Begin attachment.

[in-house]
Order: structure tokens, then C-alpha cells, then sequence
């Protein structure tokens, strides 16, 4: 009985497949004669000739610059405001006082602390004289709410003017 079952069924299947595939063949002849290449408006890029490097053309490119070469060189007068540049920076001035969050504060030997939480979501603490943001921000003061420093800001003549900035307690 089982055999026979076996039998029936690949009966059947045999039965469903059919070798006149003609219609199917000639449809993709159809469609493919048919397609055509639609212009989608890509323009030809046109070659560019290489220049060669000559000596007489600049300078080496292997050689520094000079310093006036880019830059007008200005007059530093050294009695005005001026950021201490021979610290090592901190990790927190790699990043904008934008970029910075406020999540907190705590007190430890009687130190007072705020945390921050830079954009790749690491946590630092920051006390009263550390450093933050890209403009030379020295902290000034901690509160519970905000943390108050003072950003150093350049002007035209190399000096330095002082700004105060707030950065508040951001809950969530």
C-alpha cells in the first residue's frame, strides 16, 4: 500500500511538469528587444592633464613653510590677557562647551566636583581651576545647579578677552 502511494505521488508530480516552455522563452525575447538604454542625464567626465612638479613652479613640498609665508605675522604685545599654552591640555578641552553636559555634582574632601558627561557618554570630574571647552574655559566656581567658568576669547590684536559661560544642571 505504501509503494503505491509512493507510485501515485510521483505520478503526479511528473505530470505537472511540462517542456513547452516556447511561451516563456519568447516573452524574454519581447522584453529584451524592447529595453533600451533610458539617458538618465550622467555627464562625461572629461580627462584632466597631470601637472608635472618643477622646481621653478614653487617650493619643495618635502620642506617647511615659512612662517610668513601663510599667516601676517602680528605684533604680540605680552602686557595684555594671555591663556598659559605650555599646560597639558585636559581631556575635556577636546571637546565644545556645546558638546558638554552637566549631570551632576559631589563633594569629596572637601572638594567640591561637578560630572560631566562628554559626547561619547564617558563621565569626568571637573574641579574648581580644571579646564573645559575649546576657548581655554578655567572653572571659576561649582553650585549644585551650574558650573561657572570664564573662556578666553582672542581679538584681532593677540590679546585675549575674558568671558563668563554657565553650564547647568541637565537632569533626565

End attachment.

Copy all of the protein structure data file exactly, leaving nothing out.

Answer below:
[in-house]
Order: structure tokens, then C-alpha cells, then sequence
């Protein structure tokens, strides 16, 4: 009985497949004669000739610059405001006082602390004289709410003017 079952069924299947595939063949002849290449408006890029490097053309490119070469060189007068540049920076001035969050504060030997939480979501603490943001921000003061420093800001003549900035307690 089982055999026979076996039998029936690949009966059947045999039965469903059919070798006149003609219609199917000639449809993709159809469609493919048919397609055509639609212009989608890509323009030809046109070659560019290489220049060669000559000596007489600049300078080496292997050689520094000079310093006036880019830059007008200005007059530093050294009695005005001026950021201490021979610290090592901190990790927190790699990043904008934008970029910075406020999540907190705590007190430890009687130190007072705020945390921050830079954009790749690491946590630092920051006390009263550390450093933050890209403009030379020295902290000034901690509160519970905000943390108050003072950003150093350049002007035209190399000096330095002082700004105060707030950065508040951001809950969530």
C-alpha cells in the first residue's frame, strides 16, 4: 500500500511538469528587444592633464613653510590677557562647551566636583581651576545647579578677552 502511494505521488508530480516552455522563452525575447538604454542625464567626465612638479613652479613640498609665508605675522604685545599654552591640555578641552553636559555634582574632601558627561557618554570630574571647552574655559566656581567658568576669547590684536559661560544642571 505504501509503494503505491509512493507510485501515485510521483505520478503526479511528473505530470505537472511540462517542456513547452516556447511561451516563456519568447516573452524574454519581447522584453529584451524592447529595453533600451533610458539617458538618465550622467555627464562625461572629461580627462584632466597631470601637472608635472618643477622646481621653478614653487617650493619643495618635502620642506617647511615659512612662517610668513601663510599667516601676517602680528605684533604680540605680552602686557595684555594671555591663556598659559605650555599646560597639558585636559581631556575635556577636546571637546565644545556645546558638546558638554552637566549631570551632576559631589563633594569629596572637601572638594567640591561637578560630572560631566562628554559626547561619547564617558563621565569626568571637573574641579574648581580644571579646564573645559575649546576657548581655554578655567572653572571659576561649582553650585549644585551650574558650573561657572570664564573662556578666553582672542581679538584681532593677540590679546585675549575674558568671558563668563554657565553650564547647568541637565537632569533626565